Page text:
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ePlasty: Vol. 15
Nevus Sebaceus of Jadassohn
Kelly Segars, DO,a Jared M. Gopman, MSIV,b Joshua B. Elston, MD,b and Michael A. Harrington, MDb

aCollege of Osteopathic Medicine, Nova Southeastern University, Davie, Fla; and bDivision of Plastic Surgery, Department of Surgery, Morsani College of Medicine, University of South Florida, Tampa

Correspondence: This e-mail address is being protected from spambots. You need JavaScript enabled to view it

Keywords: nevus sebaceus of Jadassohn, basal cell carcinoma, malignant degeneration, congenital, hamartoma


A 10-year-old boy presented for evaluation of a slowly growing congenital scalp lesion (Figs 1 and 2). He had no other growth or developmental abnormalities. His mother was concerned about him being teased at school and also that it might be cancerous because it had been growing.

Figure 1. Hairless scalp vertex lesion present since birth that has been slowly enlarging.
Figure 2. Enlarged view of scalp vertex lesion with a smooth, tan, plaque-like appearance.


1. What is nevus sebaceus (NS) of Jadassohn?

2. What are the stages of clinical progression?

3. What is the rationale for excision versus observation?

4. When should excision be performed?


Nevus sebaceus of Jadassohn is a congenital abnormality first described by the dermatologist Josef Jadassohn in 1895.1 It is a congenital hamartomatous lesion with an epithelial and adnexal origin present in approximately 0.3% of newborns that may contain any component of skin including sebaceous and apocrine glands or hair follicles.2-4 If associated with syndromic features such as mental retardation, central nervous system abnormalities, oculocardiac defects, or skeletal abnormalities, it is called linear nevus sebaceous syndrome, or Schimmelpenning syndrome (a neurocutaneous phakomatosis).

During infancy, NS typically appears as a smooth or velvety yellow-orange well-circumscribed plaque. Classically, it is located on the vertex of the scalp but has been described on other areas such as the face or neck.4 At puberty, hormonal changes cause proliferation and hyperplasia of the lesion and lead to a larger and more verrucous appearance that can become quite large.3 Later in life, the lesions can develop benign or malignant appendageal tumors that cause further disfigurement.4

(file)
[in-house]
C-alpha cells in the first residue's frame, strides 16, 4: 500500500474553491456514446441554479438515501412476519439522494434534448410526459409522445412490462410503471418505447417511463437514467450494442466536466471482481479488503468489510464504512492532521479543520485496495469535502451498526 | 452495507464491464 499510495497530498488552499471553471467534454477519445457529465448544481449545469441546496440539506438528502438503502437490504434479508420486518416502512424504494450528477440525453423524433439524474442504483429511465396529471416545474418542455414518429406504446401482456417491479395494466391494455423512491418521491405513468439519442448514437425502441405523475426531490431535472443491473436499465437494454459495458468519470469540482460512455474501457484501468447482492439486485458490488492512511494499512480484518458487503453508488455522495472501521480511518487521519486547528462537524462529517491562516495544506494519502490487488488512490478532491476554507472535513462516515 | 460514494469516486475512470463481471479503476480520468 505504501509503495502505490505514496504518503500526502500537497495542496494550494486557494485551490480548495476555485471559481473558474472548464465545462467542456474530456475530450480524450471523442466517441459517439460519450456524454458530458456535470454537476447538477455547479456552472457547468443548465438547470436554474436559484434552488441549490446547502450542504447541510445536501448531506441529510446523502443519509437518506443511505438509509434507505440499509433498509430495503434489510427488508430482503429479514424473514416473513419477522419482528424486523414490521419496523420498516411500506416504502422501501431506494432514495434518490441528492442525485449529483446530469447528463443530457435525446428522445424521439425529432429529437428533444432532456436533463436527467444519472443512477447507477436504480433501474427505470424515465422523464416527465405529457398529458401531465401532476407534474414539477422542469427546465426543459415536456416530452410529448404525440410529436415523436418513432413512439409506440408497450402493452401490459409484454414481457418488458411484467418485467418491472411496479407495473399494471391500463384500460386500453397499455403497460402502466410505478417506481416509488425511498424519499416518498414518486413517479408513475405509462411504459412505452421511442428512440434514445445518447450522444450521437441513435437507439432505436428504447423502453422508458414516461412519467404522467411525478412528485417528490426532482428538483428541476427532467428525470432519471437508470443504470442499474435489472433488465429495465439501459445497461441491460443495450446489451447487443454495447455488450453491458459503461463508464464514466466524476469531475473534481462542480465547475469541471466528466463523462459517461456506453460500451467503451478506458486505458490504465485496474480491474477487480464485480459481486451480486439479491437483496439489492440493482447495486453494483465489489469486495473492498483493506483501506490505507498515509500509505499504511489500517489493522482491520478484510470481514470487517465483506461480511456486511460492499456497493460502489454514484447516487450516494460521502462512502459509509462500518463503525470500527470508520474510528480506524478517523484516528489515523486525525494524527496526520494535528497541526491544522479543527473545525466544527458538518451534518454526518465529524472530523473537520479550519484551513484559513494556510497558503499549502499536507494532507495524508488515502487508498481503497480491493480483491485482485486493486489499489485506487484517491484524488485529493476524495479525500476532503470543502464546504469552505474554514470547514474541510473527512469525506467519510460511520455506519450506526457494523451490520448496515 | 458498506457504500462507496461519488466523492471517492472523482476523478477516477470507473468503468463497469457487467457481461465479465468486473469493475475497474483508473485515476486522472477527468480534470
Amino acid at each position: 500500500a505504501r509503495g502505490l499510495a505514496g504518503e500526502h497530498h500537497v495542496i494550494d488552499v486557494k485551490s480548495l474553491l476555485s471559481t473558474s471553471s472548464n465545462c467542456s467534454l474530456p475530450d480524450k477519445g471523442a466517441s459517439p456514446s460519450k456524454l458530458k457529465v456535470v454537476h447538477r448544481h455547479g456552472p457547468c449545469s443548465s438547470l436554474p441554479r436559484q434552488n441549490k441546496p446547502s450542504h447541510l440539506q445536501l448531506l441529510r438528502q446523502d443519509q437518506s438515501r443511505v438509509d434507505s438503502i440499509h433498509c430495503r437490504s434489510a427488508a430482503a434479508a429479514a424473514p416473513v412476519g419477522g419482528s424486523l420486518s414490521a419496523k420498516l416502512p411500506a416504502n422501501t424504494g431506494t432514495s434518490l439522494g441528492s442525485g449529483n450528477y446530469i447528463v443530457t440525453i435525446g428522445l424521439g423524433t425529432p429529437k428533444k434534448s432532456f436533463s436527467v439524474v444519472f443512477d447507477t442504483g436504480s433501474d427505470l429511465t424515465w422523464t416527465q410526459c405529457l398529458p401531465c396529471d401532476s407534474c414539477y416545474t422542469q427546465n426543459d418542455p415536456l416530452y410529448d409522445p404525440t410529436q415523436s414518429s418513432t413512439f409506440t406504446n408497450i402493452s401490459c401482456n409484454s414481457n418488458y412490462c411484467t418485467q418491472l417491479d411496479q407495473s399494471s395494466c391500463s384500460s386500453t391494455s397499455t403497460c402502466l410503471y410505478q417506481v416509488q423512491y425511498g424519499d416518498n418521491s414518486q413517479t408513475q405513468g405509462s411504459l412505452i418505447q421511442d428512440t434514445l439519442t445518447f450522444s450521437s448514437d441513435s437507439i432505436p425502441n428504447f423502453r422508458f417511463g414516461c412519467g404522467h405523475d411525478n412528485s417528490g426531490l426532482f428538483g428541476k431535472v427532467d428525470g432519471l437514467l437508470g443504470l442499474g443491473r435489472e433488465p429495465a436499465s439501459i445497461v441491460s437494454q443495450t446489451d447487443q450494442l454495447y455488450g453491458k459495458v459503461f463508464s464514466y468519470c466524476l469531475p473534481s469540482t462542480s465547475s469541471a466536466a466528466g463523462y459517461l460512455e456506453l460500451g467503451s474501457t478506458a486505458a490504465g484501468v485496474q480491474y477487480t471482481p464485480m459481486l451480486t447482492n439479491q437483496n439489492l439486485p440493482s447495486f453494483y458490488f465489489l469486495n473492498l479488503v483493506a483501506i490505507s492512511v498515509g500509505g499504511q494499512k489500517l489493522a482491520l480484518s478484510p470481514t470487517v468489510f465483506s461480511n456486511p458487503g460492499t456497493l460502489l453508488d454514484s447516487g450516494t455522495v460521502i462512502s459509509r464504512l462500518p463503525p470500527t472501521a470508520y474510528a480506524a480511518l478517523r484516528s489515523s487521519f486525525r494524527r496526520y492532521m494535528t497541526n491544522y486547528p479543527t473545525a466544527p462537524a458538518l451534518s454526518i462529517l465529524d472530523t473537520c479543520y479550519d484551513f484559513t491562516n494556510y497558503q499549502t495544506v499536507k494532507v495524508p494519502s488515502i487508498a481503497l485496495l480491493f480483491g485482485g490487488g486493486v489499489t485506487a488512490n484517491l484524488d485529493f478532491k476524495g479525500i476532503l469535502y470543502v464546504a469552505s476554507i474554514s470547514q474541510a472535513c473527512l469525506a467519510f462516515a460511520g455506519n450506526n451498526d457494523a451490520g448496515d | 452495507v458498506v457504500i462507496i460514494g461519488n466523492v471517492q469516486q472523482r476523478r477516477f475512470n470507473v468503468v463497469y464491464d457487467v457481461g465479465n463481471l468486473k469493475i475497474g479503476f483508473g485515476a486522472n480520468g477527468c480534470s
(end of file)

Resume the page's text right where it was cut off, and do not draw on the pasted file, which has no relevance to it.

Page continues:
Individuals with NS may develop benign or malignant tumors, with increasing evidence supporting the former to be the majority. A meta-analysis of 4900 cases found secondary tumor development in 24% of patients, most commonly benign basaloid proliferations such as trichoblastomas.5 Malignant transformations have been reported with an average incidence of 8% and ranging from 0% to 22%, most commonly basal cell carcinoma, although there is some controversy of falsely high estimations, given the misdiagnosis of trichoblastomas that appear histologically similar to basal cell carcinoma in earlier reports.4,6,7

The timing of surgical intervention is controversial. While smaller lesions may be technically easier to excise, younger patients may not be amenable to local anesthesia or able to safely tolerate a general anesthetic. Secondary tumor transformation seems to be seen almost exclusively in adults, as one retrospective analysis found that 96% of all NS-derived malignant tumors occurred in patients older than 18 years and the remaining 4% in patients aged 11 to 17 years.7 This has led to the popularized reasoning to excise prior to pubertal enlargement and when local and general anesthesia are well tolerated versus clinically observing until malignant features develop.4 Therapeutic management of NS includes full-thickness excision with clear margins. CO2 lasers have been shown to enhance cosmesis but can only reach the papillary dermis and are therefore not recommended because of the possibility of malignant degeneration of remaining cells in the lower dermis.6

Nevus sebaceus is a rare congenital abnormality that can lead to cosmetic deformity, alopecia, or malignant transformation in rare circumstances. The lesion is usually present at birth, slowly enlarges with age, and typically grows most rapidly during the pubertal hormonal surge. The most common malignant transformation is into basal cell carcinoma, but the most common growth is a benign trichoblastoma. No definitive consensus on surgical intervention versus close observation exists. In the absence of worrisome signs for malignant transformation, management of NS is a decision best made by the child, his or her family, and the surgeon, based on the safety/tolerability of anesthesia, their expectations of oncologic safety, and the understanding of more extensive excision required should increased growth occur.


1. Weyers W. Josef Jadassohn—an appreciation on the occasion of his 150th birthday. Am J Dermatopathol. 2013;35:742-51.

2. Benjamin L. Birthmarks of medical significance in the neonate. Semin Perinatol. 2013;37(1):16-9.

3. Chepla KJ, Gosain AK. Giant nevus sebaceus: definition, surgical techniques, and rationale for treatment. Plast Reconstr Surg. 2012;130:296e-304e.

4. Al Hammadi A, Lebwohl MG. Nevus sebaceus. 2014. Available at: Accessed May 20, 2015.

5. Groesser L, Herschberger E, Ruetten A, et al. Postzygotic HRAS and KRAS mutations cause nevus sebaceous and Schimmelpenning syndrome. Nat Genet. 2012;44(7):783-8.

6. Moody MN, Landau JM, Goldberg LH. Nevus sebaceous revisited. Pediatr Dermatol. 2012;29(1):15-23.

7. Idriss MH, Elston DM. Secondary neoplasms associated with nevus sebaceus of Jadassohn: a study of 707 cases. J Am Acad Dermatol. 2014;70(2):332-7.

Journal ID: ePlasty Volume: 15
ISSN: 1937-5719 E-location ID: ic38
Publisher: Open Science Company, LLC Published: July 20, 2015

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